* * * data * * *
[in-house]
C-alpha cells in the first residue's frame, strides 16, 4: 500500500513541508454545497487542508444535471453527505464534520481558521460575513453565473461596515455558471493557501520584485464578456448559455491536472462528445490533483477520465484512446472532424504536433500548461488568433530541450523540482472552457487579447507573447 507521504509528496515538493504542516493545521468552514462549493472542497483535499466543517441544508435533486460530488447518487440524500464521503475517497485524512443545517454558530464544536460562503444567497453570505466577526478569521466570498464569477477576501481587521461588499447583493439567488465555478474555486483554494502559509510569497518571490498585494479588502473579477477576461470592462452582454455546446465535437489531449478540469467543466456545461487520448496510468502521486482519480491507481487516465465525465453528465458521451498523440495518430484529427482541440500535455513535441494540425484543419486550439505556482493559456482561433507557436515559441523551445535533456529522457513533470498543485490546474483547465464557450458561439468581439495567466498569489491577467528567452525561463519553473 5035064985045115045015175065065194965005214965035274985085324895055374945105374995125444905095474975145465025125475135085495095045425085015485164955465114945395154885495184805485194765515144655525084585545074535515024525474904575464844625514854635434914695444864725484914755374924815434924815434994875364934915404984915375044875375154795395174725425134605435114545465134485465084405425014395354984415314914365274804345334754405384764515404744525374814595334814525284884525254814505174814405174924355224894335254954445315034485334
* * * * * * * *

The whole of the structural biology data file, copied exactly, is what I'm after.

[in-house]
C-alpha cells in the first residue's frame, strides 16, 4: 500500500513541508454545497487542508444535471453527505464534520481558521460575513453565473461596515455558471493557501520584485464578456448559455491536472462528445490533483477520465484512446472532424504536433500548461488568433530541450523540482472552457487579447507573447 507521504509528496515538493504542516493545521468552514462549493472542497483535499466543517441544508435533486460530488447518487440524500464521503475517497485524512443545517454558530464544536460562503444567497453570505466577526478569521466570498464569477477576501481587521461588499447583493439567488465555478474555486483554494502559509510569497518571490498585494479588502473579477477576461470592462452582454455546446465535437489531449478540469467543466456545461487520448496510468502521486482519480491507481487516465465525465453528465458521451498523440495518430484529427482541440500535455513535441494540425484543419486550439505556482493559456482561433507557436515559441523551445535533456529522457513533470498543485490546474483547465464557450458561439468581439495567466498569489491577467528567452525561463519553473 5035064985045115045015175065065194965005214965035274985085324895055374945105374995125444905095474975145465025125475135085495095045425085015485164955465114945395154885495184805485194765515144655525084585545074535515024525474904575464844625514854635434914695444864725484914755374924815434924815434994875364934915404984915375044875375154795395174725425134605435114545465134485465084405425014395354984415314914365274804345334754405384764515404744525374814595334814525284884525254814505174814405174924355224894335254954445315034485334